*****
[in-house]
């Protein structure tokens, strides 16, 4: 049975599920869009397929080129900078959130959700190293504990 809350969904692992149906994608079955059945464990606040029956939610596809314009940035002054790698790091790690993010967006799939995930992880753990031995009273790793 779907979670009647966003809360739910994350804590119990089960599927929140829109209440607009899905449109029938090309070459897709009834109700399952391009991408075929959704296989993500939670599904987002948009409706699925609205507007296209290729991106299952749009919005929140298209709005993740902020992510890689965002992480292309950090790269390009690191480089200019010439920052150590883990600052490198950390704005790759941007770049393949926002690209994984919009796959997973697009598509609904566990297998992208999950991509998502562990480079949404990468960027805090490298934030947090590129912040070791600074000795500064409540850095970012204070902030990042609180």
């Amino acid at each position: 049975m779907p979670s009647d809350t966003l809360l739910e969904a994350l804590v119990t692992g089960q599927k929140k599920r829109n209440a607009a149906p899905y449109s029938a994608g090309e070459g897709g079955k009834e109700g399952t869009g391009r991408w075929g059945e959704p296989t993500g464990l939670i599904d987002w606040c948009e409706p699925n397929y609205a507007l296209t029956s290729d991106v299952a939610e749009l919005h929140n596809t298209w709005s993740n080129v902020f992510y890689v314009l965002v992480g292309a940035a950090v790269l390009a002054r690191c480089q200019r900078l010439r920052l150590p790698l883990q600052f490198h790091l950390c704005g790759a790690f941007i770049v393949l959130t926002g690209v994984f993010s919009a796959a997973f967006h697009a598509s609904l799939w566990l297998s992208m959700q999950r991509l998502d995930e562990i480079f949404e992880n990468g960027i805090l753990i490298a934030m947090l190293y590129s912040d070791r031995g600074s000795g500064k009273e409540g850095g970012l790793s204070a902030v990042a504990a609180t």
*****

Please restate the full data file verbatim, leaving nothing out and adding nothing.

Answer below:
[in-house]
């Protein structure tokens, strides 16, 4: 049975599920869009397929080129900078959130959700190293504990 809350969904692992149906994608079955059945464990606040029956939610596809314009940035002054790698790091790690993010967006799939995930992880753990031995009273790793 779907979670009647966003809360739910994350804590119990089960599927929140829109209440607009899905449109029938090309070459897709009834109700399952391009991408075929959704296989993500939670599904987002948009409706699925609205507007296209290729991106299952749009919005929140298209709005993740902020992510890689965002992480292309950090790269390009690191480089200019010439920052150590883990600052490198950390704005790759941007770049393949926002690209994984919009796959997973697009598509609904566990297998992208999950991509998502562990480079949404990468960027805090490298934030947090590129912040070791600074000795500064409540850095970012204070902030990042609180």
């Amino acid at each position: 049975m779907p979670s009647d809350t966003l809360l739910e969904a994350l804590v119990t692992g089960q599927k929140k599920r829109n209440a607009a149906p899905y449109s029938a994608g090309e070459g897709g079955k009834e109700g399952t869009g391009r991408w075929g059945e959704p296989t993500g464990l939670i599904d987002w606040c948009e409706p699925n397929y609205a507007l296209t029956s290729d991106v299952a939610e749009l919005h929140n596809t298209w709005s993740n080129v902020f992510y890689v314009l965002v992480g292309a940035a950090v790269l390009a002054r690191c480089q200019r900078l010439r920052l150590p790698l883990q600052f490198h790091l950390c704005g790759a790690f941007i770049v393949l959130t926002g690209v994984f993010s919009a796959a997973f967006h697009a598509s609904l799939w566990l297998s992208m959700q999950r991509l998502d995930e562990i480079f949404e992880n990468g960027i805090l753990i490298a934030m947090l190293y590129s912040d070791r031995g600074s000795g500064k009273e409540g850095g970012l790793s204070a902030v990042a504990a609180t």